‘Bitterly Cold’ Winter Predicted By Farmer’s Almanac

Melissa Stusinski - Author

Aug. 25 2013, Updated 10:40 p.m. ET

The Farmer’s Almanac is predicting that this winter will be “bitterly cold.” The 197-page publication is set to hit newsstands on Monday, but editors have already revealed some of what we can expect this coming winter — and it doesn’t look fun.

The almanac’s secret formula to predicting the seasons remains largely unchanged since the first volume was published by David Young in 1818.

Relying on planetary positions, sunspots, and lunar cycles, the Farmer’s Almanacuses words like piercing, bitterly, and biting to describe how cold we can expect it to become, reports CBS News.

Managing editor Sandi Duncan emphasized the bleary outlook, commenting, “We’re using a very strong four-letter word to describe this winter, which is C-O-L-D. It’s going to be very cold.”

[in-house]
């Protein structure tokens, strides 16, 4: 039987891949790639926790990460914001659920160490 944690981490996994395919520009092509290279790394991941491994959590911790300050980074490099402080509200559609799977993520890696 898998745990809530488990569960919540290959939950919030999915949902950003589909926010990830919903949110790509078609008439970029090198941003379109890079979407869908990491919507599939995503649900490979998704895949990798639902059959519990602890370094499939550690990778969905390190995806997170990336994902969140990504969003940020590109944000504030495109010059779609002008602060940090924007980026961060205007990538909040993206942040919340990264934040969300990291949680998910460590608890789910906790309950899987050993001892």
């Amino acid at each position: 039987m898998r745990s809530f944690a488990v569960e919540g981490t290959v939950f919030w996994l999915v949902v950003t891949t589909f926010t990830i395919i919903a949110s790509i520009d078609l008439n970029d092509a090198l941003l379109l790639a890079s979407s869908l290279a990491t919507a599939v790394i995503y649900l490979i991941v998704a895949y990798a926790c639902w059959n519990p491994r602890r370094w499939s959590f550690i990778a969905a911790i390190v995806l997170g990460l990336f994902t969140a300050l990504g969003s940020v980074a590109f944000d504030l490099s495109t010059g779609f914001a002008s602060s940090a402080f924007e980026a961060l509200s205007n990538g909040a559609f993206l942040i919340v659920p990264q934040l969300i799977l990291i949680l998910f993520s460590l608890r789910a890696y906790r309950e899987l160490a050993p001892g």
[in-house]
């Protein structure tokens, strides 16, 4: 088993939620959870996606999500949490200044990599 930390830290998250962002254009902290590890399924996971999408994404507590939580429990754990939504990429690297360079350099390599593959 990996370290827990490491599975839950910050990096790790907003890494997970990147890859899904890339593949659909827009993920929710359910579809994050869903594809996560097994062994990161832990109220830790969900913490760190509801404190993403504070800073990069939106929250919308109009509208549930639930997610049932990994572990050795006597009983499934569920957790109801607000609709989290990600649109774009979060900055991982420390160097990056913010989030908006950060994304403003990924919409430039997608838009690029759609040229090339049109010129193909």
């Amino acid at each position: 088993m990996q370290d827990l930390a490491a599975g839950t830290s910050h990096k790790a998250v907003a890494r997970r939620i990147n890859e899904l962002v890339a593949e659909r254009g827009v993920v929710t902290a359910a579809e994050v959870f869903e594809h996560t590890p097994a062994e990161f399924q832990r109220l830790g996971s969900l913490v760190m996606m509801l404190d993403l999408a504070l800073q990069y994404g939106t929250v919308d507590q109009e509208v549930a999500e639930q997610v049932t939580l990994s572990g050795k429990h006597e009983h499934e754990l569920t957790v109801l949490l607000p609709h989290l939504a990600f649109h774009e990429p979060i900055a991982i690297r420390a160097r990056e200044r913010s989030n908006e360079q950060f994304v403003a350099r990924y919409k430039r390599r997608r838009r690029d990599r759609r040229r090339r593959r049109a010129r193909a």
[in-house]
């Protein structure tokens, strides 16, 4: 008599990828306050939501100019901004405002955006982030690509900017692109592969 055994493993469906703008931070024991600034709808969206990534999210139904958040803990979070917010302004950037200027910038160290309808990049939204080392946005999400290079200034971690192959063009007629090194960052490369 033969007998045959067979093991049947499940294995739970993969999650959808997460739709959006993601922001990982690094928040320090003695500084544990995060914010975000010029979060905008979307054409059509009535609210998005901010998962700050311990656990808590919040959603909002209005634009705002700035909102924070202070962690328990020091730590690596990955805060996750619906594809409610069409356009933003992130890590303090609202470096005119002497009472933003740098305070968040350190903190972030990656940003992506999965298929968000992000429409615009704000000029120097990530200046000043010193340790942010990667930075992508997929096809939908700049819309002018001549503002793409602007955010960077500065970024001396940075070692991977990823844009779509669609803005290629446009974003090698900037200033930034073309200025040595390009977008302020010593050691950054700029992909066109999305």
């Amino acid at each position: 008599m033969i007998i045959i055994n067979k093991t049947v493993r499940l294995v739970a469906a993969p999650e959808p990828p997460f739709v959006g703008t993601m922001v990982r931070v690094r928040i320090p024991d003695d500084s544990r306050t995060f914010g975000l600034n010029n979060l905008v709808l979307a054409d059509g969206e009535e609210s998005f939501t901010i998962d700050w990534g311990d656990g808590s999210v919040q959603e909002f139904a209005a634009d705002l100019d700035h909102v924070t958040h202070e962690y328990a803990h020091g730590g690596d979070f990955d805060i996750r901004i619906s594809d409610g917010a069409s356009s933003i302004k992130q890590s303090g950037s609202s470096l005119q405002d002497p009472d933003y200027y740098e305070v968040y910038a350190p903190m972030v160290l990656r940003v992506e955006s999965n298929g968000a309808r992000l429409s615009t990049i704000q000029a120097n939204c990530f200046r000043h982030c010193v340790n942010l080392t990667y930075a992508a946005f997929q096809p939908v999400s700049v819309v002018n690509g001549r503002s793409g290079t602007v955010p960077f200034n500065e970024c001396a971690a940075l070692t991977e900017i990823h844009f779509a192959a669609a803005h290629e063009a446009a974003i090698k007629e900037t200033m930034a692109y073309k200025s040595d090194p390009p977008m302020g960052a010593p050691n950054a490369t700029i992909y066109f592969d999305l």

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While modern scientists don’t rely much on sunspots and tidal patterns, the almanac says that its forecasts are correct around 80 percent of the time. And if this prediction is correct, we can expect a bitterly cold winter for two-thirds of the country.

Heavy snowfall can also be expected for those living in the Midwest, Great Lakes, and New England. Last year’s predictions did end up being correct, though NPR notes that they were the opposite to start with.

The Farmer’s Almanac predicted that last year’s winter would see cold weather for the eastern and central US, but milder temperatures west of the Great Lakes. After the opposite started to happen, it eventually ended up that way.

The publication’s primary forecaster, Caleb Weatherbee (pseudonym) added that he was only off by a few days when he predicted last winter’s two biggest storms — the February blizzard in the Northeast and the storm that buried parts of New England the day before spring was to begin.

While the Farmer’s Almanac includes weather predictions, it is also full of corny jokes, gardening tips, and home remedies. But if readers put any stock in the almanac’s predictions for a cold winter, they will likely start stocking up on long johns, mittens, and scarves as soon as the items arrive in the store.

[Image via ShutterStock]


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